Credit: CCC, CDE, CSU, UC
California Community Colleges' Eloy Ortiz Oakley (left), Tony Thurmond, state supt. of public instruction, CSU's Joseph I. Castro and UC's Michael Drake.

California is the most diverse state in the nation, so having a diverse leadership of its schools and colleges shouldn’t be that notable.

But it is. Even for California.

This January when Joseph Castro, a Mexican-American and native Californian, becomes chancellor of the 23-campus California State University system, for the first time, leaders of color will head up all four systems of public education in the state.

Credit: Courtesy of CSU Chancellor's Office

Incoming CSU President Joseph Castro

All will have an impact by being powerful role models for the millions of students, faculty and staff in the systems they lead.  A fundamental question, however, is whether the new leadership will translate into concrete changes that create more equitable institutions and contribute to improved education outcomes.

Leaders in the field think it is more likely that it will.

“Diversification of leadership is quite important and significant to meeting the goals of racial equity,” said Adrianna Kezar, director of the Pullias Center for Higher Education at the University of Southern California. “Certainly others are capable of such leadership, but the ability to speak from your heart and authentically about this issue and to have a vision for a direction forward is much more likely to happen with leaders of color.”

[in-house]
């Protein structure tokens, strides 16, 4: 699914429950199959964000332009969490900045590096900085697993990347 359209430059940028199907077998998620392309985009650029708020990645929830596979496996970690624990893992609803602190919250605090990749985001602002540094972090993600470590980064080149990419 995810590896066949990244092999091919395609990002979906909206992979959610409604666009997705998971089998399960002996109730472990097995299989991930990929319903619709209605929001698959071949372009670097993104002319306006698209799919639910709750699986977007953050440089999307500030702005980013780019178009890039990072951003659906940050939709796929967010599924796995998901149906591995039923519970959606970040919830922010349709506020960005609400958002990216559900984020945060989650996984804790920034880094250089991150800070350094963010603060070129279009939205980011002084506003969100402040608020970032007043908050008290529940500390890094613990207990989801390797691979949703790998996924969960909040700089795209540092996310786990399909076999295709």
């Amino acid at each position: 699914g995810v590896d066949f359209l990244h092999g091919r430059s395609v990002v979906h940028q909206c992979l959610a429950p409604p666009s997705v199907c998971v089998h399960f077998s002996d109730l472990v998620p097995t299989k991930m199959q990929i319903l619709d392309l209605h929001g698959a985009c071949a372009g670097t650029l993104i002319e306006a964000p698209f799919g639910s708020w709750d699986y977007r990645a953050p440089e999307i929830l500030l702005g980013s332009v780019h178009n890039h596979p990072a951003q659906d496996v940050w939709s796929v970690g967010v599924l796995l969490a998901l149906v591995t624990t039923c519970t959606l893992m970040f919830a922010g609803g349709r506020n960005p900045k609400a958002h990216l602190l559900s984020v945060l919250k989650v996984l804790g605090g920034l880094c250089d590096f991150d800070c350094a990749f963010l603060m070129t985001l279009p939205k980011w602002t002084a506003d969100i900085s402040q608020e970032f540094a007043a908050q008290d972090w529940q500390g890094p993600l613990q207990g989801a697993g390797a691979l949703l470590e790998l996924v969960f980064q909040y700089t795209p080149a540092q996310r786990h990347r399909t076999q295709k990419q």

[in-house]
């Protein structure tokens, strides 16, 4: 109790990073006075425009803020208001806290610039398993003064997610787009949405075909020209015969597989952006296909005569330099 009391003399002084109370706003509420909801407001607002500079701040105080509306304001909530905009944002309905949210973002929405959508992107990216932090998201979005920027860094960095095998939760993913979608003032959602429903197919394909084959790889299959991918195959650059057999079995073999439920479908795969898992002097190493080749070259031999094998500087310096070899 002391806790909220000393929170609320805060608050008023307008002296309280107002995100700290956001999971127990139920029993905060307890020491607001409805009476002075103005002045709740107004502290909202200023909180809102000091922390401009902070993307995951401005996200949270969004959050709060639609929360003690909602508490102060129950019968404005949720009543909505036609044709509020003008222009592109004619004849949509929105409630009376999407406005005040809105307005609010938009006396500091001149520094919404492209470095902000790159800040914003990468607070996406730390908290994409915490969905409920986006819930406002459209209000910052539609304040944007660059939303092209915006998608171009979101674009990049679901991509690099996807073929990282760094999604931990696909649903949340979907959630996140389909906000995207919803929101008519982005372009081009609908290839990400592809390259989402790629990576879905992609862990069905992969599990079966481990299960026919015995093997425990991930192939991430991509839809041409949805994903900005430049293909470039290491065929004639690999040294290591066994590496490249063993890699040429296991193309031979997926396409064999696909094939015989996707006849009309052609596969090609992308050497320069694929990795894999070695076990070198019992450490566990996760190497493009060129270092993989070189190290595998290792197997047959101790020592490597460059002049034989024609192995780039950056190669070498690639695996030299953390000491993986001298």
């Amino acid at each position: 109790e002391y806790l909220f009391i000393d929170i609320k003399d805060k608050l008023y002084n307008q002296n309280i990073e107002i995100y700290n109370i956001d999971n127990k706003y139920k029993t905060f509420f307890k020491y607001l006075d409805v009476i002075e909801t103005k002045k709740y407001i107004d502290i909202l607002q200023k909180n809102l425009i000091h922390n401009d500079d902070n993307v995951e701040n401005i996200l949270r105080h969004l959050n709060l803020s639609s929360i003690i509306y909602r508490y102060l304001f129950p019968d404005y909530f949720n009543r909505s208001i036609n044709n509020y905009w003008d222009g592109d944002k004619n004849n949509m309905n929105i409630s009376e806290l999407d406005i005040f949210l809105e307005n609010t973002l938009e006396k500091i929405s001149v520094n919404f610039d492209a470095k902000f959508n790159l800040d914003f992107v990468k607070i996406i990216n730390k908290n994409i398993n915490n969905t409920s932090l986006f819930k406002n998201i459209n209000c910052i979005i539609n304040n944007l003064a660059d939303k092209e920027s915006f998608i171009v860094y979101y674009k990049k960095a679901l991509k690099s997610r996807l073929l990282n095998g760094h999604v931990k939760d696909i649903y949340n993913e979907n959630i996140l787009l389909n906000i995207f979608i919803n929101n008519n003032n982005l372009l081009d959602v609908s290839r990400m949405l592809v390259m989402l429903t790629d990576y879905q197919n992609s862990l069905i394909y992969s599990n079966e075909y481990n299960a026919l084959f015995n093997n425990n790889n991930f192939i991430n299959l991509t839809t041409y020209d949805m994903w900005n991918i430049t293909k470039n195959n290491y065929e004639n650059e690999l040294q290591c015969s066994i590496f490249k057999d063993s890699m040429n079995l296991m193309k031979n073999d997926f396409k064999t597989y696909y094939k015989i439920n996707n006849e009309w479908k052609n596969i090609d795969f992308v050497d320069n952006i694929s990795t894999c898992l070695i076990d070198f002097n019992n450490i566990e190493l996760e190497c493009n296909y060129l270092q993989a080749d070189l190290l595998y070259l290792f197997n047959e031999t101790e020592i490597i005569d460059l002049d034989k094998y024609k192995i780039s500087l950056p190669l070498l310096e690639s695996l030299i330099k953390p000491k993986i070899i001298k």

In addition to Castro, Dr. Michael Drake, who is African American, became president of the nine-campus University of California system in August. Eloy Ortiz Oakley, who is Latino, is chancellor of the 116 colleges that make up the California community colleges.

Photo: Andrew Reed/EdSource

State Superintendent of Public Instruction Tony Thurmond

Then there is State Superintendent of Public Instruction Tony Thurmond, who was elected in 2018 to oversee the state’s vast K-12 public education system. Of mixed African American and Panamanian background, he is only the second African American schools chief since the legendary Wilson Riles occupied the post for a dozen years until 1982. Out of 50 state schools chiefs, only one other is Black and a half dozen are Latinos or Latinas.

Together the four Californians — all of them men — oversee institutions with enrollments of nine million students, more than the enrollments in most countries.  Their student bodies are extraordinarily diverse, with white students comprising 26 percent or less of their enrollments, depending on the system (see graphic below).

If this new generation of leaders is able to improve the educational success of their students, they will have an outsize impact not only on California’s future, but on the nation as a whole. How they work together will also make a difference as the state attempts to create a more unified “cradle to career” system of education.